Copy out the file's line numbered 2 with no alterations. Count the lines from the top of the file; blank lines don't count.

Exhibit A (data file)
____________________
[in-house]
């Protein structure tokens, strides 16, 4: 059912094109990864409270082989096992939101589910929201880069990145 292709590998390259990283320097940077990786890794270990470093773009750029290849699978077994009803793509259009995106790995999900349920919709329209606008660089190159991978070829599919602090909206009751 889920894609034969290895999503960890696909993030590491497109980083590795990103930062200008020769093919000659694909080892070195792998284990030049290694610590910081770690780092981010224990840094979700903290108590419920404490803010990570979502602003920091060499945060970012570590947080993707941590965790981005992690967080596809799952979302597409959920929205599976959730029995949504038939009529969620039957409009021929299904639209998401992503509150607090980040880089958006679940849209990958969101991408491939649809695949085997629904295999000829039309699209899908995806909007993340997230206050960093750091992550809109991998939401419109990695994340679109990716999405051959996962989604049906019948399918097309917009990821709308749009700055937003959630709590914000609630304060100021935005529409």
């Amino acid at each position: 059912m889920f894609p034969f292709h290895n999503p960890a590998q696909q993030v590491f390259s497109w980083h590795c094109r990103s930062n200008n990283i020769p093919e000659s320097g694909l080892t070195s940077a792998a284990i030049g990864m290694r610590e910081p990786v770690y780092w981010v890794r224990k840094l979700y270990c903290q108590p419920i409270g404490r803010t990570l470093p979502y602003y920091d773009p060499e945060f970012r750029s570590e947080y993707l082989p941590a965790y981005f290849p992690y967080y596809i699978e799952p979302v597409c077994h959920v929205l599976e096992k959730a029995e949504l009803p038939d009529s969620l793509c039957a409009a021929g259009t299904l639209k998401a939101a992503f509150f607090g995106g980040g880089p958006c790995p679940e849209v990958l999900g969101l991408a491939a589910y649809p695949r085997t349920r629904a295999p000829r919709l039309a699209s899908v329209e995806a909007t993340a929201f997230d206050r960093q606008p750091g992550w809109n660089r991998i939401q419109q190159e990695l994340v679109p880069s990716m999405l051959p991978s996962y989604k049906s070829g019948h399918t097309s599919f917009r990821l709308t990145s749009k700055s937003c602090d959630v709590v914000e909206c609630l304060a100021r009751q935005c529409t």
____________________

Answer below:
């Protein structure tokens, strides 16, 4: 059912094109990864409270082989096992939101589910929201880069990145 292709590998390259990283320097940077990786890794270990470093773009750029290849699978077994009803793509259009995106790995999900349920919709329209606008660089190159991978070829599919602090909206009751 889920894609034969290895999503960890696909993030590491497109980083590795990103930062200008020769093919000659694909080892070195792998284990030049290694610590910081770690780092981010224990840094979700903290108590419920404490803010990570979502602003920091060499945060970012570590947080993707941590965790981005992690967080596809799952979302597409959920929205599976959730029995949504038939009529969620039957409009021929299904639209998401992503509150607090980040880089958006679940849209990958969101991408491939649809695949085997629904295999000829039309699209899908995806909007993340997230206050960093750091992550809109991998939401419109990695994340679109990716999405051959996962989604049906019948399918097309917009990821709308749009700055937003959630709590914000609630304060100021935005529409």